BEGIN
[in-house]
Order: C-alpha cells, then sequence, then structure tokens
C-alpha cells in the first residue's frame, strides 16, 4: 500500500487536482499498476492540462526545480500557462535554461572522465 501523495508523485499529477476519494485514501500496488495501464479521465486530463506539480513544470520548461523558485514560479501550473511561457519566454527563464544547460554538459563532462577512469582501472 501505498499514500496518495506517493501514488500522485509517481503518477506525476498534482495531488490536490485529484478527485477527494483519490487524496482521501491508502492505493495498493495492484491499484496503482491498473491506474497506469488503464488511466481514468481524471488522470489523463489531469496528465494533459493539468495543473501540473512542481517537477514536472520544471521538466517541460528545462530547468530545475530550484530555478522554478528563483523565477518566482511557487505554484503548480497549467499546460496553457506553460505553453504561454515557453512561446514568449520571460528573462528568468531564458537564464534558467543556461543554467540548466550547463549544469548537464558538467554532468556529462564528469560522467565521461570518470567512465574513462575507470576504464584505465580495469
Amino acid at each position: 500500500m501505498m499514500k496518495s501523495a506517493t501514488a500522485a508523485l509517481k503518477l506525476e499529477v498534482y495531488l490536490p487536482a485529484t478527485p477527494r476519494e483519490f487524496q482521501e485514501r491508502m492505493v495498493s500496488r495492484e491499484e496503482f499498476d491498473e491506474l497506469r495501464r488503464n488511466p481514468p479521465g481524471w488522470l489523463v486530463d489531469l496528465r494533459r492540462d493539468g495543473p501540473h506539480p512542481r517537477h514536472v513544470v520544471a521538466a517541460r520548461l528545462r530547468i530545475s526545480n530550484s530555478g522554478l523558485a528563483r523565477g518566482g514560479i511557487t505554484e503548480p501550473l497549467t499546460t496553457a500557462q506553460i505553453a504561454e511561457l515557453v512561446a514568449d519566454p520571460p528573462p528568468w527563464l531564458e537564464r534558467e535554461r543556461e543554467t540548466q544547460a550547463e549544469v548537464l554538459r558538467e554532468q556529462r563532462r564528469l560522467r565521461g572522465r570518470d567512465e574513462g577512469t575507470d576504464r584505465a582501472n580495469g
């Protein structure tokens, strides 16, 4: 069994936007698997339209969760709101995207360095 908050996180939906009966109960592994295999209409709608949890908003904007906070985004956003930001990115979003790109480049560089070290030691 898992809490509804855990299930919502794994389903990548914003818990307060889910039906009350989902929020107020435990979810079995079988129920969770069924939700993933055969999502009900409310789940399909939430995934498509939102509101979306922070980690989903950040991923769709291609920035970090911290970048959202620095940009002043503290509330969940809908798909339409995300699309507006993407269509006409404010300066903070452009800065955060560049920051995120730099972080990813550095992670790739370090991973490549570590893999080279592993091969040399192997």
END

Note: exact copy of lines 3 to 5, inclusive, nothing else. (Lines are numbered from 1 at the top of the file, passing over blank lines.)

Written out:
C-alpha cells in the first residue's frame, strides 16, 4: 500500500487536482499498476492540462526545480500557462535554461572522465 501523495508523485499529477476519494485514501500496488495501464479521465486530463506539480513544470520548461523558485514560479501550473511561457519566454527563464544547460554538459563532462577512469582501472 501505498499514500496518495506517493501514488500522485509517481503518477506525476498534482495531488490536490485529484478527485477527494483519490487524496482521501491508502492505493495498493495492484491499484496503482491498473491506474497506469488503464488511466481514468481524471488522470489523463489531469496528465494533459493539468495543473501540473512542481517537477514536472520544471521538466517541460528545462530547468530545475530550484530555478522554478528563483523565477518566482511557487505554484503548480497549467499546460496553457506553460505553453504561454515557453512561446514568449520571460528573462528568468531564458537564464534558467543556461543554467540548466550547463549544469548537464558538467554532468556529462564528469560522467565521461570518470567512465574513462575507470576504464584505465580495469
Amino acid at each position: 500500500m501505498m499514500k496518495s501523495a506517493t501514488a500522485a508523485l509517481k503518477l506525476e499529477v498534482y495531488l490536490p487536482a485529484t478527485p477527494r476519494e483519490f487524496q482521501e485514501r491508502m492505493v495498493s500496488r495492484e491499484e496503482f499498476d491498473e491506474l497506469r495501464r488503464n488511466p481514468p479521465g481524471w488522470l489523463v486530463d489531469l496528465r494533459r492540462d493539468g495543473p501540473h506539480p512542481r517537477h514536472v513544470v520544471a521538466a517541460r520548461l528545462r530547468i530545475s526545480n530550484s530555478g522554478l523558485a528563483r523565477g518566482g514560479i511557487t505554484e503548480p501550473l497549467t499546460t496553457a500557462q506553460i505553453a504561454e511561457l515557453v512561446a514568449d519566454p520571460p528573462p528568468w527563464l531564458e537564464r534558467e535554461r543556461e543554467t540548466q544547460a550547463e549544469v548537464l554538459r558538467e554532468q556529462r563532462r564528469l560522467r565521461g572522465r570518470d567512465e574513462g577512469t575507470d576504464r584505465a582501472n580495469g
């Protein structure tokens, strides 16, 4: 069994936007698997339209969760709101995207360095 908050996180939906009966109960592994295999209409709608949890908003904007906070985004956003930001990115979003790109480049560089070290030691 898992809490509804855990299930919502794994389903990548914003818990307060889910039906009350989902929020107020435990979810079995079988129920969770069924939700993933055969999502009900409310789940399909939430995934498509939102509101979306922070980690989903950040991923769709291609920035970090911290970048959202620095940009002043503290509330969940809908798909339409995300699309507006993407269509006409404010300066903070452009800065955060560049920051995120730099972080990813550095992670790739370090991973490549570590893999080279592993091969040399192997």